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Qāitbāy-Zitadelle in Alexandria, Bild: Cherkashin Denis / shutterstock

Alexandria – World famous city in Egypt

Alexandria – when you mention this name, several things come to mind: the lighthouse, the library, the sea, Alexander the Great…

Alexandria and its namesake

When Alexander the Great founded the city of Alexandria on April 2, 331 BC, the current city area had already been inhabited for about 2000 years. The city probably already had port facilities at that time. However, fundamental changes were made in the city, which were not completed until between 285 and 246 BC.
In the year of its founding, Alexander the Great moved on and never returned to the city alive. His body, however, was brought back to the city and presumably buried there in the royal mausoleum.

On his campaign of conquest, Alexander the Great had founded many Alexandrias. However, only that city in Egypt has retained its name.

Attractions in Alexandria

Qāitbāy Citadel: Military Base

View of Alexandria
View of Alexandria, Image: Kayihan Bolukbasi / shutterstock

After two years of construction, the citadel was completed in 1479. It stands on the ruins of the old lighthouse of Alexandria, which is considered the first lighthouse in history. Its foundation was also built into the Qāitbāy Citadel.
The building was built as a protection against the Ottomans, but in 1517 it was nevertheless conquered by Selim I and from then on used as a military base of the Ottoman Empire, but lost its importance.

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In 1798 it was conquered by Napoleon Bonaparte. Six years later, the citadel was renovated and brought up to date militarily. At the end of the 19th century, the building suffered great damage due to a bombing by the British, but from 1904 onwards the building was rebuilt at the suggestion of the Ministry of Defence.
Since the 1950s, the Qāitbāy Citadel has housed a naval museum and a mosque is now part of the complex.

Montaza Palace: Royal Fairytale Palace

The Montaza Palace resembles a fairytale castle. The building is one of the newer ones in the city. It was built from 1923 to 1928 by Ernesto Verrucci for the ruler Fu’ad I as a summer residence in the style of eclecticism.

Typical of this, the building is characterized by the combination of different styles of past times. The Montaza Palace is a mixture of Ottoman and Florentine architectural styles and has two towers that are unequal in height. The higher of the two is a good indication of the Italian Renaissance as an inspiration.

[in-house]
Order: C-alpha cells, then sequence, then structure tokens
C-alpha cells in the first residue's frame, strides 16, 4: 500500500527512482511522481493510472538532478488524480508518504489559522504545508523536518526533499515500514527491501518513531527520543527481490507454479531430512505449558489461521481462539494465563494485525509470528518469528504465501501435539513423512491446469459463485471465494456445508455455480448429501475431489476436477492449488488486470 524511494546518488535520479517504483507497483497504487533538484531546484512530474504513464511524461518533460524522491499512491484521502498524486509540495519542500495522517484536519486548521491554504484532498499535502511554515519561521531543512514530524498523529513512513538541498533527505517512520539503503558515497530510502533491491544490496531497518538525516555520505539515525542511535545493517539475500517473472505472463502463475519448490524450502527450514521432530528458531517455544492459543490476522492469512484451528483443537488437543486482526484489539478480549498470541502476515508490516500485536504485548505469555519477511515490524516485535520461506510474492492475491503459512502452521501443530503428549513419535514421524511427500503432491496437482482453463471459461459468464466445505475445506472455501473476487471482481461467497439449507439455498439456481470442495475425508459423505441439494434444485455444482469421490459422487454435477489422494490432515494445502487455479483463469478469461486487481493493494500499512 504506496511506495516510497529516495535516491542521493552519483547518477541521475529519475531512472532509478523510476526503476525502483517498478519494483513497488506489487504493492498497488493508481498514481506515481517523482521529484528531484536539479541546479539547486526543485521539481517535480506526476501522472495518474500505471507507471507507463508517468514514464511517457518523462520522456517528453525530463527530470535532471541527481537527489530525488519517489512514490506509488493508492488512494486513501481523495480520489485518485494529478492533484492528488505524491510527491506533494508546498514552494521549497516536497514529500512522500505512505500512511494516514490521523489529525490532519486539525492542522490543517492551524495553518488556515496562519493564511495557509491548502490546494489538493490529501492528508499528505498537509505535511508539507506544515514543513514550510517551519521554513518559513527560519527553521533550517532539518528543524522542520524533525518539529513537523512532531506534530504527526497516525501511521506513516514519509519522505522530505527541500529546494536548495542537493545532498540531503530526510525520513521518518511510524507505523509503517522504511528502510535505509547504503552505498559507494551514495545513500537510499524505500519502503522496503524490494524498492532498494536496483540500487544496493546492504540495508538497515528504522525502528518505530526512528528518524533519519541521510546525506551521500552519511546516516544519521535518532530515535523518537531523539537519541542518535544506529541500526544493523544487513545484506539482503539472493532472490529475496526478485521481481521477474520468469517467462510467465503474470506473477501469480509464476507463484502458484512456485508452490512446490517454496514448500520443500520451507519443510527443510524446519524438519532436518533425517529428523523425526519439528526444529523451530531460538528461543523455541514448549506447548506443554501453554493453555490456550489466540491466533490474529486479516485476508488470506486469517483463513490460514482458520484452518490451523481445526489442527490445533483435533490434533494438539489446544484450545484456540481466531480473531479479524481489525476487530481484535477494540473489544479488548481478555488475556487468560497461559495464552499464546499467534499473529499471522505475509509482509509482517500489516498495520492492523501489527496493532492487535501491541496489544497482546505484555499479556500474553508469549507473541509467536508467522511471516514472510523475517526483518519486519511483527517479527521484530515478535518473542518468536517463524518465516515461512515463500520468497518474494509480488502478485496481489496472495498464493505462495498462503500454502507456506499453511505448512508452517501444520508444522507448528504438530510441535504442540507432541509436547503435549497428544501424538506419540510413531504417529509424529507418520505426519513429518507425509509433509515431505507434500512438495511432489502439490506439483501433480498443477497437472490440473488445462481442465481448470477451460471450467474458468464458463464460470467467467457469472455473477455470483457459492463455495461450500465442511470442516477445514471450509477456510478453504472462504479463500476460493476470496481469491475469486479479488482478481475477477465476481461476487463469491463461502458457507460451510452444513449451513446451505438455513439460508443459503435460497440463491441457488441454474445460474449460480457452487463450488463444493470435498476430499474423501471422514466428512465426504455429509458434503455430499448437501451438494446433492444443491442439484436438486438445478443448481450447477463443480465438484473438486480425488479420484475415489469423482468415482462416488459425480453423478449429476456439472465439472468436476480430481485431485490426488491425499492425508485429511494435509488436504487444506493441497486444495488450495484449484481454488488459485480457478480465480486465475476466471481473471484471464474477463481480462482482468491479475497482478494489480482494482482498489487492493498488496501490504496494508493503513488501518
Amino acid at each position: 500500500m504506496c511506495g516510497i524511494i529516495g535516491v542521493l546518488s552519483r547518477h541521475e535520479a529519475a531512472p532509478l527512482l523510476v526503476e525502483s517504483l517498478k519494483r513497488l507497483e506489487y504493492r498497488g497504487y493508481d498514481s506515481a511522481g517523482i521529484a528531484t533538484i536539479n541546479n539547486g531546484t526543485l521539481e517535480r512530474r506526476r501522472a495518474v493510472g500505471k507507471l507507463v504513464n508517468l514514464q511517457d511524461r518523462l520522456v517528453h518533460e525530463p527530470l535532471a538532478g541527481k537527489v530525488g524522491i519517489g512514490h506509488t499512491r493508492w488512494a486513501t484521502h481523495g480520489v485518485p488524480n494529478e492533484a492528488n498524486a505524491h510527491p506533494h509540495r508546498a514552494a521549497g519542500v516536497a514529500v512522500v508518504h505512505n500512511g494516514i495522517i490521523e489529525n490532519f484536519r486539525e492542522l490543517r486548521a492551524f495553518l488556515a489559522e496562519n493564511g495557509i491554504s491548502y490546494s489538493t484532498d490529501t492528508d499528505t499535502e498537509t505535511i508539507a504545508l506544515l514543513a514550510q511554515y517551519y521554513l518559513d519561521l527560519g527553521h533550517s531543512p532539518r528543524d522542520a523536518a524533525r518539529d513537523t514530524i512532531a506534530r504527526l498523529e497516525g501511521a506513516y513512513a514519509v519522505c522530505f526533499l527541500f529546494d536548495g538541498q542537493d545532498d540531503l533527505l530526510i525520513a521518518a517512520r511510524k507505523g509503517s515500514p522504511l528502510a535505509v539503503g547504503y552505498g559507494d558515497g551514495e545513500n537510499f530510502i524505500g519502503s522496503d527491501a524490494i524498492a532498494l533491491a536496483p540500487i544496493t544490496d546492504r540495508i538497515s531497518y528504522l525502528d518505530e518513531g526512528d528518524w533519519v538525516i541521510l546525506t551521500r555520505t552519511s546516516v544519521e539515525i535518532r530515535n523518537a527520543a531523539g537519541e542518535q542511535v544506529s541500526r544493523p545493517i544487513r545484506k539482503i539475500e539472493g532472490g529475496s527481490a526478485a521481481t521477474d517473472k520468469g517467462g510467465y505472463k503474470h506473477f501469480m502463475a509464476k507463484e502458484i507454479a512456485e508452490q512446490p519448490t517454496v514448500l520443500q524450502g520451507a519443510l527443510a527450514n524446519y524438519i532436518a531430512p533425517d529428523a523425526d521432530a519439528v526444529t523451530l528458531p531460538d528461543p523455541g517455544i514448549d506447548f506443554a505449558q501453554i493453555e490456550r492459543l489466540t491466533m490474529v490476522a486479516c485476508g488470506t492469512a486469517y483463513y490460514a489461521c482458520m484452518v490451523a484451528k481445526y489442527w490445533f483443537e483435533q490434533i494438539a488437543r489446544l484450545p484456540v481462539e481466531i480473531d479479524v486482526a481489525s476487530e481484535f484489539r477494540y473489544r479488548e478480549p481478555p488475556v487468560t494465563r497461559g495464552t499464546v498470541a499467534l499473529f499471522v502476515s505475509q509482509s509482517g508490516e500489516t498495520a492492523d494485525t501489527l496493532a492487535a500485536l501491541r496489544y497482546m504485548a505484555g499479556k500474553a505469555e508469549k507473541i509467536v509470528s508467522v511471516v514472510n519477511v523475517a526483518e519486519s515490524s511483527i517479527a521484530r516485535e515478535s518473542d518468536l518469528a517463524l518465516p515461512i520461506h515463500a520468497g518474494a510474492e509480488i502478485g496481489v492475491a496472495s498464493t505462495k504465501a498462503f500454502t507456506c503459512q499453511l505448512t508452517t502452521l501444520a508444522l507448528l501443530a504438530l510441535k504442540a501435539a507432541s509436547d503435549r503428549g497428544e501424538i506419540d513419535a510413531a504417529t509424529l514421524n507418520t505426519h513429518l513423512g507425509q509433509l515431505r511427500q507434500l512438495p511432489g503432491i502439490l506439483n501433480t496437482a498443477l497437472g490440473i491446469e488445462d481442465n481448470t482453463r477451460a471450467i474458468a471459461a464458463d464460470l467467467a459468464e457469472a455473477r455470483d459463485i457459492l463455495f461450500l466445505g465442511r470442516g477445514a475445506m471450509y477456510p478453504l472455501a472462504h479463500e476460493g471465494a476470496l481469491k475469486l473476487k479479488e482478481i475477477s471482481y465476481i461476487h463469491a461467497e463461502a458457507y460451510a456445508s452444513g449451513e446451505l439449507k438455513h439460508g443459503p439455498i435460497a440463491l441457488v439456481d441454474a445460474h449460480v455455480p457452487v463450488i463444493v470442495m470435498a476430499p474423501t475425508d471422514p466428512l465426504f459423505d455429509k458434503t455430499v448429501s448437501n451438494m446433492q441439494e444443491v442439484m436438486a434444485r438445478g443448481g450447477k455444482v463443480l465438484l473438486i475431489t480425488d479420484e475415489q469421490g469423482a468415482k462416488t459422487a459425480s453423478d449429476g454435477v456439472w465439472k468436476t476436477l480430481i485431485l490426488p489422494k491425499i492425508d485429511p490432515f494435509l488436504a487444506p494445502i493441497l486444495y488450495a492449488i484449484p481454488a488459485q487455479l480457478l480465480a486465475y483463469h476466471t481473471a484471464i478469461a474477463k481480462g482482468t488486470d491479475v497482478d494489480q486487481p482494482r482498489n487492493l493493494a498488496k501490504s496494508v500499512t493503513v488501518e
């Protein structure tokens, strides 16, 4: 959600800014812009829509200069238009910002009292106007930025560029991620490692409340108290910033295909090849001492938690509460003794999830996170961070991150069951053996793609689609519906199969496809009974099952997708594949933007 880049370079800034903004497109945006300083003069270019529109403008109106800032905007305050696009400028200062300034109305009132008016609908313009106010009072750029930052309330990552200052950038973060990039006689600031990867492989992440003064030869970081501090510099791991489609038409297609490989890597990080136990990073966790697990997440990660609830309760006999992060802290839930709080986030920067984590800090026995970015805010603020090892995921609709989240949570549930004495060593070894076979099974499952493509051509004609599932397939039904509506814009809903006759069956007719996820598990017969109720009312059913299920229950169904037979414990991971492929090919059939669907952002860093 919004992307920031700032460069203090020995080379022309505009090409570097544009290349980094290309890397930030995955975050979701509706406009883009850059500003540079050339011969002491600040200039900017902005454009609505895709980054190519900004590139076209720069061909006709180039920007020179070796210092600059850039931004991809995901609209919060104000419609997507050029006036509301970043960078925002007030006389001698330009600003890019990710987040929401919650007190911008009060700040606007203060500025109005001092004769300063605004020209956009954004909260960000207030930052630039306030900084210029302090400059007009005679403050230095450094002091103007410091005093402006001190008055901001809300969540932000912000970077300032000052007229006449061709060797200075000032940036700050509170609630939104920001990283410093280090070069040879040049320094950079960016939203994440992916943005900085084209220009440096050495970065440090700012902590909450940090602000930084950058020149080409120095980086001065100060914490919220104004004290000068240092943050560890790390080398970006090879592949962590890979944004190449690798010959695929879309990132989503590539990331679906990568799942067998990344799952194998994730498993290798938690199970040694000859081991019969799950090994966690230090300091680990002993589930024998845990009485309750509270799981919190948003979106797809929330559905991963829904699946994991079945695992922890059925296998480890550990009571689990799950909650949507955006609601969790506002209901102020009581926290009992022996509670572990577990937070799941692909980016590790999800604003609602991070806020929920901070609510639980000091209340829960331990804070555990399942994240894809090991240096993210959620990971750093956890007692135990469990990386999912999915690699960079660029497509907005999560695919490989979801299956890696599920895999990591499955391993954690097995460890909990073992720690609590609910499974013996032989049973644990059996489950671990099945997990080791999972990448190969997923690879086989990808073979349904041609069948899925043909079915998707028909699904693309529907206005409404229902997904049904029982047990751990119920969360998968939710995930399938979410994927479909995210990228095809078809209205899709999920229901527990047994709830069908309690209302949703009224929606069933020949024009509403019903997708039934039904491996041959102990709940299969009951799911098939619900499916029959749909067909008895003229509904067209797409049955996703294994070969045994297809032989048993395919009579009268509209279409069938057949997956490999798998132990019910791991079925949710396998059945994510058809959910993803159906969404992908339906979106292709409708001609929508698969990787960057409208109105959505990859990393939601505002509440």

The Royal Gardens, now called Al-Montaza Park, which extend around the building, are open to the public. The palace itself can also be visited. It is now used as a public museum for art objects and the family history of the Muhammad Ali dynasty. The older Salamlek Palace, which has stood on the site since 1892, currently functions as a hotel.

Catacombs of Kom ash-Shuqafa: Facing Death

Montaza Palace, Alexandria
Montanza Palace, Image: Konstantin Aksenov / shutterstock

The catacombs of Alexandria are dated back to the 2nd century AD and are now an archaeological site.

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In the necropolis there are tombs as well as statues and archaeological objects of the pharaonic funerary cult. However, it also has Hellenistic and Roman influences and is a real melting pot of cultures. Thus, the statues often combine characteristics of different cultures.

The catacombs were only in use from the 2nd to the 4th century. After that, their existence was forgotten and it was not until 1900 that they were accidentally rediscovered.
A special attribute of the necropolis is the Hall of Caracalla, which contains the bones of the horses of the Emperor Caracalle.

Greco-Roman Museum Alexandria: a historical collection

Among the museum’s exhibits are statues, mummies and sarcophagi. It deals with Roman and Greek art in Egypt. Thousands of the pieces date back to the 3rd century BC, but the dating of the pieces dates back to the 3rd century AD.

The collection is mainly made up of donations and pieces that came to light during excavations in and around the city.

The museum was founded in 1895 and was closed in 2005 due to renovation work.

Bibliotheca Alexandrina: In the Shadow of His Ancestor

In ancient times, Alexandria was known for its extensive library. After it burned down, however, it was only a nice memory.

In 2002, a modern library was opened near its original location.
The reading room takes up about half of the building and is the largest in the world with 2000 seats. The library offers space for 8 million books, but only a fraction of the space is used due to the lack of financial resources